ESTATE OF CLAUDIA COHEN, Deceased
ESTATE OF CLAUDIA COHEN, Deceased. (2318/A/07) — Executor and decedent's daughter seek dismissal of a petition to compel the executor to account, which was filed by two contingent remaindermen of the trust established under decedent's will, and of a protective order quashing all discovery requests made with regard to the executor's accounting.
The remaindermen cross-move (1) to dismiss the above motions; (2) to compel the executor to submit to examination in accordance with this court's order dated November 21, 2012; and (3) for sanctions against the executor and decedent's daughter.
At the call of the calendar, the court denied the motions and granted the cross-motion, directing the executor to appear at his examination. The remaindermen's request for sanctions was denied without prejudice to renewal.
Decedent died on June 15, 2007. Under her will, she left her residuary estate in trust, together with a power of appointment over the trust remainder, to her sole survivor, her daughter. In the event the daughter defaulted in the exercise of the power, the remaindermen are among the contingent beneficiaries.
Approximately four years after decedent's death, the remaindermen sought to compel the executor to account, alleging the executor had failed to timely fund the testamentary trust. They also provided the court with documentation showing that he had used estate assets to pursue a course of unsuccessful law suits against decedent's family. One of these matters was determined to have been frivolous and sanctionable in New Jersey, where the executor is embroiled in yet more litigation with regard to decedent's estate. (Matter of Claudia L. Cohen v. Robert Cohen and James S. Cohen, 2010 NJ Super. Unpub. LEXIS 2640).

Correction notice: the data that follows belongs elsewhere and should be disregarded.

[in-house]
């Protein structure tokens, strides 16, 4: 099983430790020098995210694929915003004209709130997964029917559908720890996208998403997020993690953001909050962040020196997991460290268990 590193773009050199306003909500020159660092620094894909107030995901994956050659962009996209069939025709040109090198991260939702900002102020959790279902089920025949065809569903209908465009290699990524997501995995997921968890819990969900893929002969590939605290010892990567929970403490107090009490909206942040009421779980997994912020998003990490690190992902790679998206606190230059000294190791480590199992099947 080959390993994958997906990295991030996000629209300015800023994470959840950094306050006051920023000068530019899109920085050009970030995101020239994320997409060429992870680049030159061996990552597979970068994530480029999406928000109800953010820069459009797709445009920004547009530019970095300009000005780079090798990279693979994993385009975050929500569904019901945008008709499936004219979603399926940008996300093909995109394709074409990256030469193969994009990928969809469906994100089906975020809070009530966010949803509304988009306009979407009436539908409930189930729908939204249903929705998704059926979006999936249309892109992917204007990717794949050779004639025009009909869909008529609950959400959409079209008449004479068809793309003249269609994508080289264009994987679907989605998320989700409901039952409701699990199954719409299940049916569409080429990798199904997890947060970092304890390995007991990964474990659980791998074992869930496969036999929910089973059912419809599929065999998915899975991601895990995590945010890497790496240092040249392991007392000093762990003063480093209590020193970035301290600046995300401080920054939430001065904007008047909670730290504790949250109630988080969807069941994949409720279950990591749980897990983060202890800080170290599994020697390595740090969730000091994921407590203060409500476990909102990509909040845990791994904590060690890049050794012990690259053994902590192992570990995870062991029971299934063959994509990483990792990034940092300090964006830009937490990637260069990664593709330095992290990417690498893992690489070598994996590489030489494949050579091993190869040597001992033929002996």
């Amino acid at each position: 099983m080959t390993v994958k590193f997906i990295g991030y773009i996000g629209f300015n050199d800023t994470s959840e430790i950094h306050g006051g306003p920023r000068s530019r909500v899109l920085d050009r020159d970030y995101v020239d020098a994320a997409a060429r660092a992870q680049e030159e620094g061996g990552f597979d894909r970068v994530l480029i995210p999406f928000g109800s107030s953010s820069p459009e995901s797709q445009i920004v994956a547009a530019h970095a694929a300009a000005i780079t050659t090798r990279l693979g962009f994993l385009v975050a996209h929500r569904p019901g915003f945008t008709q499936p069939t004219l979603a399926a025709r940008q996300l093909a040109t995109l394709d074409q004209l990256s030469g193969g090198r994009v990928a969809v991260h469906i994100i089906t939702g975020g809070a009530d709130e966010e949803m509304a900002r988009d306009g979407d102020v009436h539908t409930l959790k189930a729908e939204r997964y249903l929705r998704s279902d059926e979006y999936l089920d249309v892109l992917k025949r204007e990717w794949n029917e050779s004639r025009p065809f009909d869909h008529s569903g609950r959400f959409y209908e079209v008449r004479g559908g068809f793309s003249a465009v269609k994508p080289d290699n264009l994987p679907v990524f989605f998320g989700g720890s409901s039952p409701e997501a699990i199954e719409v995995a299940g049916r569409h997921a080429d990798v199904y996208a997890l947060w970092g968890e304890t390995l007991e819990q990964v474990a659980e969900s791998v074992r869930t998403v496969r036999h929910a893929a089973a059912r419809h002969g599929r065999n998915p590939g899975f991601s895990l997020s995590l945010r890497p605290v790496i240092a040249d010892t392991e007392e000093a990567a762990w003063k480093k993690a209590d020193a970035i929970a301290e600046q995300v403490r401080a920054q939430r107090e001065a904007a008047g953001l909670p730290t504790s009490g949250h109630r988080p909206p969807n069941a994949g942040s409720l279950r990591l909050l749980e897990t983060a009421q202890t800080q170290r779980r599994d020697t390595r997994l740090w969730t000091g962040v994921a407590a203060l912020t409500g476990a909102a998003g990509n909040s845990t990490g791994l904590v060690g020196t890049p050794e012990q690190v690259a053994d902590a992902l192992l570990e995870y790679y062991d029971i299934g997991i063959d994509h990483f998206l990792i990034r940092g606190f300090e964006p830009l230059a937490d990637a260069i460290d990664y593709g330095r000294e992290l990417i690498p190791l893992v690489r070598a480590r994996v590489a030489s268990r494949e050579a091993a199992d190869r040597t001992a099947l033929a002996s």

In response, the executor argued that the remaindermen's interest was too remote to confer standing sufficient to compel him to account and that, even if they had standing, such standing was eradicated by decedent's daughter's having executed a will which in effect excluded the remaindermen.
Mindful of the executor's expenditure of estate assets in unsuccessful and frivolous litigation, and the passage of almost four years since decedent's death, the court directed the executor to account by order dated June 15, 2011. Accordingly, the executor filed an interim account on September 8, 2011, but now moves to dismiss the remaindermen's petition to compel the accounting on the ground that there has been a change in circumstances, i.e., the assurance by the daughter that she had executed a will excluding the remaindermen, and that the will will remain in effect until her demise.
At the calendar call, the court ruled that these motions are not only procedurally defective, in that they seek relief previously denied, and recognized that the so-called change in circumstances are not new in any meaningful sense.
The court also noted that the motions are an unfounded attempt to re-litigate concluded issues. The facts offered by the executor and decedent's daughter as constituting a change in circumstances are not new in any material sense in that the court was aware that the daughter had executed a will at the time the executor was directed to account. With respect to the daughter's "new" assurance that she will keep such a will in effect as long as she lives, the court advised movants that it cannot rule on promises of future actions.
Finally, the court cautioned that its decision to compel the executor to account was based not only on the remaindermen's standing to seek an accounting, but also on the court's own sua sponte concern about the administration of the estate in light of the passage of lime since decedent's death, the fact that the executor had not yet funded the trust, and the executor's expenditures on unsuccessful and sanctioned litigation.
Accordingly, the executor was directed to appear for his deposition forthwith, or risk being held in contempt.
This decision constitutes the order of the court.
January 30, 2013